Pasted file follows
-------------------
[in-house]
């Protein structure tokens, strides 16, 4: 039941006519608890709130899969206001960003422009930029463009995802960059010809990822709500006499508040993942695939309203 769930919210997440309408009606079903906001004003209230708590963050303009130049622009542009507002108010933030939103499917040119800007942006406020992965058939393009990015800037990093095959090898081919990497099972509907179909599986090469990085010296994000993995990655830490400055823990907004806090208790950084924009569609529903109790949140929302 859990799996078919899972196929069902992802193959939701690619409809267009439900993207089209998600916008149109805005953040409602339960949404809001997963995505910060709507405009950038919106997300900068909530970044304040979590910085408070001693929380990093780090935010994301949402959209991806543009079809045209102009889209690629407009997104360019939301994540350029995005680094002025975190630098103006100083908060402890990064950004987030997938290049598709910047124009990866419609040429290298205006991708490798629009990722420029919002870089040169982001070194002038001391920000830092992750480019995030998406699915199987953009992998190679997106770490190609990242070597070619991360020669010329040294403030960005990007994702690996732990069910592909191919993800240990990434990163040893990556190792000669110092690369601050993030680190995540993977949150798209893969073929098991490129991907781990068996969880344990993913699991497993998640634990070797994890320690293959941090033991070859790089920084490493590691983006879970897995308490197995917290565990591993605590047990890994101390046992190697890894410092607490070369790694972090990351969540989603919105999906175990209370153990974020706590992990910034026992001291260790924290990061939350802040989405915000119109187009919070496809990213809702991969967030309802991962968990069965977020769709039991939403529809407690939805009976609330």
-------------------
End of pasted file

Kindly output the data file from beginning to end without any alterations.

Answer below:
[in-house]
């Protein structure tokens, strides 16, 4: 039941006519608890709130899969206001960003422009930029463009995802960059010809990822709500006499508040993942695939309203 769930919210997440309408009606079903906001004003209230708590963050303009130049622009542009507002108010933030939103499917040119800007942006406020992965058939393009990015800037990093095959090898081919990497099972509907179909599986090469990085010296994000993995990655830490400055823990907004806090208790950084924009569609529903109790949140929302 859990799996078919899972196929069902992802193959939701690619409809267009439900993207089209998600916008149109805005953040409602339960949404809001997963995505910060709507405009950038919106997300900068909530970044304040979590910085408070001693929380990093780090935010994301949402959209991806543009079809045209102009889209690629407009997104360019939301994540350029995005680094002025975190630098103006100083908060402890990064950004987030997938290049598709910047124009990866419609040429290298205006991708490798629009990722420029919002870089040169982001070194002038001391920000830092992750480019995030998406699915199987953009992998190679997106770490190609990242070597070619991360020669010329040294403030960005990007994702690996732990069910592909191919993800240990990434990163040893990556190792000669110092690369601050993030680190995540993977949150798209893969073929098991490129991907781990068996969880344990993913699991497993998640634990070797994890320690293959941090033991070859790089920084490493590691983006879970897995308490197995917290565990591993605590047990890994101390046992190697890894410092607490070369790694972090990351969540989603919105999906175990209370153990974020706590992990910034026992001291260790924290990061939350802040989405915000119109187009919070496809990213809702991969967030309802991962968990069965977020769709039991939403529809407690939805009976609330």